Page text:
Home / In Depth/ Will the current education system support ‘Vision 2020’?

Will the current education system support ‘Vision 2020’?


Comments / {{hitsCtrl.values.hits}} Views / Thursday, 3 October 2013 00:00


To discuss the future of the education system in Sri Lanka, a panel discussion titled ‘Vision 2020’ took place at the last session of the conference. Moderated by Executive Council Member Ruwan Gallage, the panellists included Ceylon Chamber of Commerce Solutions Program Director Srilal Miththapala, Candor Equity CEO/Director Ravi Abeysuriya, Cargills Agriculture and Commercial Bank CEO Harris Premaratne and Hayleys Business Solutions International Managing Director Dr. Arul Sivagananathan. At the discussion Abeysuriya asserted there is a huge gap in the talent required and supplied. He expressed if Sri Lanka is to proceed with the five hub concept, it is absolutely necessary to narrow the gap. “Do we have a road map or are we blindly doing this? I haven’t seen anything done so far. In terms of education, the primary requirement is a roadmap. Malaysia had one, and look at the outcome,” he said. While the question of privatisation still remains, Abeysuriya said instead of debating, which leads to no results, the country should move on. He highlighted the Sri Lankan Institute of Information Technology (SLIIT) is a perfect example where a Public Private Partnership (PPP) has worked well and opined the model should be followed. The establishment of the PPP model led to the question of education being affordable. For this the panel agreed that a loan system, similar to what Australia has, should be formulated. Focusing on the financial service industry, a field where young graduates are noted to be showing keen interest, Premaratne said the input few years ago from the workforce was not focused. “We saw graduates of various disciplines entering the finance industry. It is a waste of resources. Because of the demand we saw more and more coming into the discipline. Now a vast pool is entering the industry,” he said. Premaratne stated that graduates preferred to enter the financial service industry since there were jobs available. Stressing that Sri Lanka has a long way to go to compete with the rest of Asia, he said: “From now onwards there needs to be a lot of improvement if Sri Lanka wants to become noticeable.”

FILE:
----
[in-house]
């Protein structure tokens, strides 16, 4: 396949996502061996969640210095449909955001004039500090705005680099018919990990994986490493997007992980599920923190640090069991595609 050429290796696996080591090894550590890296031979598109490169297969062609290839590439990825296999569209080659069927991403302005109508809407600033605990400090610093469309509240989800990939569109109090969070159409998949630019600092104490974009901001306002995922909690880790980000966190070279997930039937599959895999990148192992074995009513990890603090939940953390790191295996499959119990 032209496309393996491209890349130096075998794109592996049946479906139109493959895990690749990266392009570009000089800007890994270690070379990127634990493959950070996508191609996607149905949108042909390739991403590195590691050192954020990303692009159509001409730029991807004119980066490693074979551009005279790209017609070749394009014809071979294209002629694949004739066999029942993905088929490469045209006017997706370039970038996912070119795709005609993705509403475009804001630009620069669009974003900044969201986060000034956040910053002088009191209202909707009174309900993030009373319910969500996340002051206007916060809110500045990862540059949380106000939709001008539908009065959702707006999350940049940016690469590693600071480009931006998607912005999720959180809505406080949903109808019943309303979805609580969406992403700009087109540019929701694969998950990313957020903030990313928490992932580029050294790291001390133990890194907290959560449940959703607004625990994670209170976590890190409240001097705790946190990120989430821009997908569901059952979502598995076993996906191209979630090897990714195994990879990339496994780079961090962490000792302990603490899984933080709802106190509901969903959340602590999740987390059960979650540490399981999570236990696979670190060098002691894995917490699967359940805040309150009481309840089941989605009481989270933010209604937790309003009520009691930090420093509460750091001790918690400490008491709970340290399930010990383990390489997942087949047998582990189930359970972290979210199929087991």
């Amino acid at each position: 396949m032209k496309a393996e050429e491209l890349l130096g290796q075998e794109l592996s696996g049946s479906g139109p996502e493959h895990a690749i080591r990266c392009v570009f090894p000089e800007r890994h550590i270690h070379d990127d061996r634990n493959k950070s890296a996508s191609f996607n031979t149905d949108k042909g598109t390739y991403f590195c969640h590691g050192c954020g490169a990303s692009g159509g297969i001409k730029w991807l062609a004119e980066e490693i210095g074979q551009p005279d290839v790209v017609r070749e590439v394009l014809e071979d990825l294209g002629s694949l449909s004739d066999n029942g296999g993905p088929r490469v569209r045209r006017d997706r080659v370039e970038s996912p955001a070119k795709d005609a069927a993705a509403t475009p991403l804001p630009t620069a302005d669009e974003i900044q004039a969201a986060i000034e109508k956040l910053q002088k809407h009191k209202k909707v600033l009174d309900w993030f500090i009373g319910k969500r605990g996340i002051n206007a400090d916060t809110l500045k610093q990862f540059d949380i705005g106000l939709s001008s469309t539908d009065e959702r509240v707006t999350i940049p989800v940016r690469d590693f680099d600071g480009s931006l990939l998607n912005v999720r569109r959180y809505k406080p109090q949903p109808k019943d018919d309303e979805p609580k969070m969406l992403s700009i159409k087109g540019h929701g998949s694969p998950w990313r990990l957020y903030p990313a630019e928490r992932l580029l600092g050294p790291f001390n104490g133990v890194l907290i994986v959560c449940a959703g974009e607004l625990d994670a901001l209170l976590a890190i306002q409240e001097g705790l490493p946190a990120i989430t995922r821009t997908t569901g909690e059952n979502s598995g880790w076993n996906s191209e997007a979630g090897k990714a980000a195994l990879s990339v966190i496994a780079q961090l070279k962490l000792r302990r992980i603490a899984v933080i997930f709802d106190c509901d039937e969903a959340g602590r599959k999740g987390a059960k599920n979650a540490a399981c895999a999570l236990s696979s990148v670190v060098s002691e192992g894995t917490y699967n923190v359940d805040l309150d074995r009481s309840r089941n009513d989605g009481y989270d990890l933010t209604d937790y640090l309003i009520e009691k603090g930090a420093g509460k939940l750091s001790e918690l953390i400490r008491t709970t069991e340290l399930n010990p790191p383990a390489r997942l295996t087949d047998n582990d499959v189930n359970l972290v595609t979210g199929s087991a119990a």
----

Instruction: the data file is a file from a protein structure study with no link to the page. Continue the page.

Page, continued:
Share This Article


DISCLAIMER:

1. All comments will be moderated by the Daily FT Web Editor.

2. Comments that are abusive, obscene, incendiary, defamatory or irrelevant will not be published.

3. We may remove hyperlinks within comments.

4. Kindly use a genuine email ID and provide your name.

5. Spamming the comments section under different user names may result in being blacklisted.

COMMENTS

Today's Columnists

Constitutional paradox: There is no such thing called Election Commission

Wednesday, 14 November 2018

Our Constitution, which was certified by Parliament on 31 August 1978, has 19 amendments; the First Amendment to the Constitution was certified by the Speaker in the same year on 20 November. By the end of 1988, there had been 14 amendments made to t


‘So Sri Lanka’ – upgrade staff, processes, infrastructure at BIA arrivals to be world’s best!

Wednesday, 14 November 2018

24 October, time 12:47 p.m., place – my residence in Colombo My phone buzzes with a WhatsApp message from my old colleague Prasad Fernanado now with Saudi British Bank in Saudi. I am thrilled to see the message ‘Sri Lanka top country for travel i


Qatar crisis: From the Sri Lankans’ point of view

Wednesday, 14 November 2018

The aim of this article is to examine the Saudi blockade over Qatar and its impact in the past 17 months on the country. A special focus will be given to the Sri Lankan workers who have been living in Qatar for the past two decades. The reason why th


The reality of Sri Lanka – household end!

Wednesday, 14 November 2018

Whilst Sri Lanka is debating what is right and wrong on the governance of the country, the Sri Lankan household is falling part due to escalating costs, as per the latest data released by respected research agency Nielsen. For the seventh quarter in


Columnists More